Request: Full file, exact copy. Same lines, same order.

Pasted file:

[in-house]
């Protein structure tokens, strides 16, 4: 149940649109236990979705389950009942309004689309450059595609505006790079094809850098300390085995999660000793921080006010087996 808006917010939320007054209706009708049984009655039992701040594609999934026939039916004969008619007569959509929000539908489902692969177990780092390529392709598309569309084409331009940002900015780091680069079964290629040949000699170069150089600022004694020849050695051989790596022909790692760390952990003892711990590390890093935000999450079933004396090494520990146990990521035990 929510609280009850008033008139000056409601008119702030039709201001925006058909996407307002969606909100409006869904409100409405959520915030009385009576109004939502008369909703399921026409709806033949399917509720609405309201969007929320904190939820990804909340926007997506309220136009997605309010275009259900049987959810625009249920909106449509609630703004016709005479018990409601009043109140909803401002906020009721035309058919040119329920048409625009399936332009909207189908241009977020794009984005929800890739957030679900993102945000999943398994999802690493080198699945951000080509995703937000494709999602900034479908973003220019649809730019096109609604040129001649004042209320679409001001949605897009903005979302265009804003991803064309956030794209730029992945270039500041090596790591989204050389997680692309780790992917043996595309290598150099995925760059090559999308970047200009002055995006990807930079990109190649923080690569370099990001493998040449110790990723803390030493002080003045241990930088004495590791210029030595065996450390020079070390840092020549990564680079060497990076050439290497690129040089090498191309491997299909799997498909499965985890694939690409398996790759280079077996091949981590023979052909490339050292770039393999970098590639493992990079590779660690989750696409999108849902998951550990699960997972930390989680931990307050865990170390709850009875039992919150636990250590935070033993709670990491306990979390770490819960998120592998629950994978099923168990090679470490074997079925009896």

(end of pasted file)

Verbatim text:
[in-house]
């Protein structure tokens, strides 16, 4: 149940649109236990979705389950009942309004689309450059595609505006790079094809850098300390085995999660000793921080006010087996 808006917010939320007054209706009708049984009655039992701040594609999934026939039916004969008619007569959509929000539908489902692969177990780092390529392709598309569309084409331009940002900015780091680069079964290629040949000699170069150089600022004694020849050695051989790596022909790692760390952990003892711990590390890093935000999450079933004396090494520990146990990521035990 929510609280009850008033008139000056409601008119702030039709201001925006058909996407307002969606909100409006869904409100409405959520915030009385009576109004939502008369909703399921026409709806033949399917509720609405309201969007929320904190939820990804909340926007997506309220136009997605309010275009259900049987959810625009249920909106449509609630703004016709005479018990409601009043109140909803401002906020009721035309058919040119329920048409625009399936332009909207189908241009977020794009984005929800890739957030679900993102945000999943398994999802690493080198699945951000080509995703937000494709999602900034479908973003220019649809730019096109609604040129001649004042209320679409001001949605897009903005979302265009804003991803064309956030794209730029992945270039500041090596790591989204050389997680692309780790992917043996595309290598150099995925760059090559999308970047200009002055995006990807930079990109190649923080690569370099990001493998040449110790990723803390030493002080003045241990930088004495590791210029030595065996450390020079070390840092020549990564680079060497990076050439290497690129040089090498191309491997299909799997498909499965985890694939690409398996790759280079077996091949981590023979052909490339050292770039393999970098590639493992990079590779660690989750696409999108849902998951550990699960997972930390989680931990307050865990170390709850009875039992919150636990250590935070033993709670990491306990979390770490819960998120592998629950994978099923168990090679470490074997079925009896």